LOS ANGELES (Reuters Life!) - California has become the largest U.S. state to ban text messaging while driving -- a growing practice in cities like Los Angeles where gridlock turns four wheels into a virtual second office.
The ban on texting while driving, backed by fines starting at $20 per offense, will come into force on January 1. It closes a loophole in a law requiring hands-free only talking on cellphones while driving that took effect in July but which failed to include text messaging.
"Banning electronic text messaging while driving will keep drivers' hands on the wheel and their eyes on the road, making our roadways a safer place for all Californians," California Governor Arnold Schwarzenegger said, signing the bill on Wednesday.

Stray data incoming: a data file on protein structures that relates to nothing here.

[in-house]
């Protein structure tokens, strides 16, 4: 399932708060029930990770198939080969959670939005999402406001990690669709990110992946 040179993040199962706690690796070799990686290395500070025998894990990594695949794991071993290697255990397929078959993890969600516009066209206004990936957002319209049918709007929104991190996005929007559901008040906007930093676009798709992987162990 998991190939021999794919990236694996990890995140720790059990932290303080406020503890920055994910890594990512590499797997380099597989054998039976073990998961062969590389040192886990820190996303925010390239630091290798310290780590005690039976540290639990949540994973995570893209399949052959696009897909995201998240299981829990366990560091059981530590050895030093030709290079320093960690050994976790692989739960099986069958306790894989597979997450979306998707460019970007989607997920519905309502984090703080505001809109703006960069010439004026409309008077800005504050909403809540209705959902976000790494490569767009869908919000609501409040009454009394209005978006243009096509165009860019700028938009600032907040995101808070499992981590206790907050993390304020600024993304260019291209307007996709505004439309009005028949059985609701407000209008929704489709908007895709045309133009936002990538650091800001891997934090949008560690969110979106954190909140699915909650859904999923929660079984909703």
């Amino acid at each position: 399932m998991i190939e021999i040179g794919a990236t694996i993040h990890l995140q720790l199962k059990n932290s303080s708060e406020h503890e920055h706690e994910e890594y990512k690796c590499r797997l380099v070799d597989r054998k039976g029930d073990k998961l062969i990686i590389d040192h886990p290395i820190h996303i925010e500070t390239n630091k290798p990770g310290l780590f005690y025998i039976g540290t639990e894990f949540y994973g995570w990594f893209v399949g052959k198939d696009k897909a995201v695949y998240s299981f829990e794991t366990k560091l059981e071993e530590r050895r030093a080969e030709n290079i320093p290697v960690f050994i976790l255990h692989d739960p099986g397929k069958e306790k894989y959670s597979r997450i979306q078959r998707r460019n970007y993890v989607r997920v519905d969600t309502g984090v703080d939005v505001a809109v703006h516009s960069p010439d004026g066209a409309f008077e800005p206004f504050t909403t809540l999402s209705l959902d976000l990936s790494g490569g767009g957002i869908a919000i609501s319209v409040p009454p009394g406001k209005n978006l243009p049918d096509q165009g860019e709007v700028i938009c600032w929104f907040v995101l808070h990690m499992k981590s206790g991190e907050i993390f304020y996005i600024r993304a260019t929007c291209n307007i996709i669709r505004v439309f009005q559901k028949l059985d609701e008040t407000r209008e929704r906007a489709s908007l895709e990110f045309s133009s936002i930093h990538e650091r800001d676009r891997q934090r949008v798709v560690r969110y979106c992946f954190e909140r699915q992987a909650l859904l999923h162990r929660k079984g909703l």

Seven other U.S. states have bans on text-messaging while driving. A recent survey by the lawyers web site Findlaw.com found that 75 percent of U.S. drivers aged 18-34 said they had sent a text message, instant message or email while driving.
California authorities last week slapped a temporary ban on certain railroad workers using cellphones or text-messaging devices while working, in the wake of a train crash in Los Angeles that killed 25 people and injured 135.
Investigators are probing reports that the train driver may have been texting around the time of the head-on collision with a freight train.
In Los Angeles -- king of the drive-thru restaurant, bank, and dry cleaner -- motorists spend hours stuck in their cars on gridlocked freeways and frequently use that time to apply make-up, eat, drink, read, conduct business and have sex.
Reporting by Jill Serjeant; editing by Patricia Reaney